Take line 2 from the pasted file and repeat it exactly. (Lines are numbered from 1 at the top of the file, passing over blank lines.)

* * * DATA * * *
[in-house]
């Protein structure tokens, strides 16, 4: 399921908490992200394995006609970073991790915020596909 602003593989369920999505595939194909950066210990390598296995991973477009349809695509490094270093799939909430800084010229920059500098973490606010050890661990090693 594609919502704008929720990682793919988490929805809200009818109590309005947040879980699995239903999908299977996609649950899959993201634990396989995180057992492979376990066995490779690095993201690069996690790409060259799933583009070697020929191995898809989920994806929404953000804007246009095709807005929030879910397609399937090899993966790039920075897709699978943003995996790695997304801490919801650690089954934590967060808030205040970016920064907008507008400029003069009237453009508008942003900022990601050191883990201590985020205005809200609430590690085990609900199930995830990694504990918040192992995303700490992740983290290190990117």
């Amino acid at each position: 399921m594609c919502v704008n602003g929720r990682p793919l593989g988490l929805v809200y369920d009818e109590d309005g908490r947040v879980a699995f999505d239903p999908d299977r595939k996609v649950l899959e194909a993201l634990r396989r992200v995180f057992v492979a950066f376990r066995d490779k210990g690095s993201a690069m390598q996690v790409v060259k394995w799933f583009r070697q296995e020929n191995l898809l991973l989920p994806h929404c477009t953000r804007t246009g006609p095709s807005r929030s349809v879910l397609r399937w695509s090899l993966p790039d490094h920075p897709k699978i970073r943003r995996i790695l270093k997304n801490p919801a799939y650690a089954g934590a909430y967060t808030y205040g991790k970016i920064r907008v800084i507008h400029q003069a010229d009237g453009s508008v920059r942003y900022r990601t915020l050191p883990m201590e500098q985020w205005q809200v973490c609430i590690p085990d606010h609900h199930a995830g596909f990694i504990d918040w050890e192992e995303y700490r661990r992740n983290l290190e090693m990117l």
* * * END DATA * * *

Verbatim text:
């Protein structure tokens, strides 16, 4: 399921908490992200394995006609970073991790915020596909 602003593989369920999505595939194909950066210990390598296995991973477009349809695509490094270093799939909430800084010229920059500098973490606010050890661990090693 594609919502704008929720990682793919988490929805809200009818109590309005947040879980699995239903999908299977996609649950899959993201634990396989995180057992492979376990066995490779690095993201690069996690790409060259799933583009070697020929191995898809989920994806929404953000804007246009095709807005929030879910397609399937090899993966790039920075897709699978943003995996790695997304801490919801650690089954934590967060808030205040970016920064907008507008400029003069009237453009508008942003900022990601050191883990201590985020205005809200609430590690085990609900199930995830990694504990918040192992995303700490992740983290290190990117």